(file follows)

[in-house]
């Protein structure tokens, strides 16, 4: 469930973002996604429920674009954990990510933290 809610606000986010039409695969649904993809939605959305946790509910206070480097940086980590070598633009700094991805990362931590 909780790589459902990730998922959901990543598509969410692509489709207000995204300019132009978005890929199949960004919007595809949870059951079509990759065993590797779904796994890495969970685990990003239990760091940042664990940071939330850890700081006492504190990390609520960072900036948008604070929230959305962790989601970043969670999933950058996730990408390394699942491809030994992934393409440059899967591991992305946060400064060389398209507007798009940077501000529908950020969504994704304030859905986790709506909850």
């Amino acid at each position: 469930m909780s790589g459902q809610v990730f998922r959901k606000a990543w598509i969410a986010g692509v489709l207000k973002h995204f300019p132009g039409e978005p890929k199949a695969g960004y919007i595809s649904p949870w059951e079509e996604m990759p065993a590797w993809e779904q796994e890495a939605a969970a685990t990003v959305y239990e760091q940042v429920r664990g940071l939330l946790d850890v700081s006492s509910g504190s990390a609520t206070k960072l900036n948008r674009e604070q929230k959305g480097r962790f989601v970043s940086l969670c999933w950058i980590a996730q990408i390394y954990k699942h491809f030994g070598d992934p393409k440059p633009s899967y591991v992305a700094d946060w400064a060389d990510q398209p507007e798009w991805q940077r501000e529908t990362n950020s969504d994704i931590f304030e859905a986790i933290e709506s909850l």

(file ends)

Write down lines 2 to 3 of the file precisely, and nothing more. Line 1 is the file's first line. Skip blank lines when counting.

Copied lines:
């Protein structure tokens, strides 16, 4: 469930973002996604429920674009954990990510933290 809610606000986010039409695969649904993809939605959305946790509910206070480097940086980590070598633009700094991805990362931590 909780790589459902990730998922959901990543598509969410692509489709207000995204300019132009978005890929199949960004919007595809949870059951079509990759065993590797779904796994890495969970685990990003239990760091940042664990940071939330850890700081006492504190990390609520960072900036948008604070929230959305962790989601970043969670999933950058996730990408390394699942491809030994992934393409440059899967591991992305946060400064060389398209507007798009940077501000529908950020969504994704304030859905986790709506909850």
């Amino acid at each position: 469930m909780s790589g459902q809610v990730f998922r959901k606000a990543w598509i969410a986010g692509v489709l207000k973002h995204f300019p132009g039409e978005p890929k199949a695969g960004y919007i595809s649904p949870w059951e079509e996604m990759p065993a590797w993809e779904q796994e890495a939605a969970a685990t990003v959305y239990e760091q940042v429920r664990g940071l939330l946790d850890v700081s006492s509910g504190s990390a609520t206070k960072l900036n948008r674009e604070q929230k959305g480097r962790f989601v970043s940086l969670c999933w950058i980590a996730q990408i390394y954990k699942h491809f030994g070598d992934p393409k440059p633009s899967y591991v992305a700094d946060w400064a060389d990510q398209p507007e798009w991805q940077r501000e529908t990362n950020s969504d994704i931590f304030e859905a986790i933290e709506s909850l």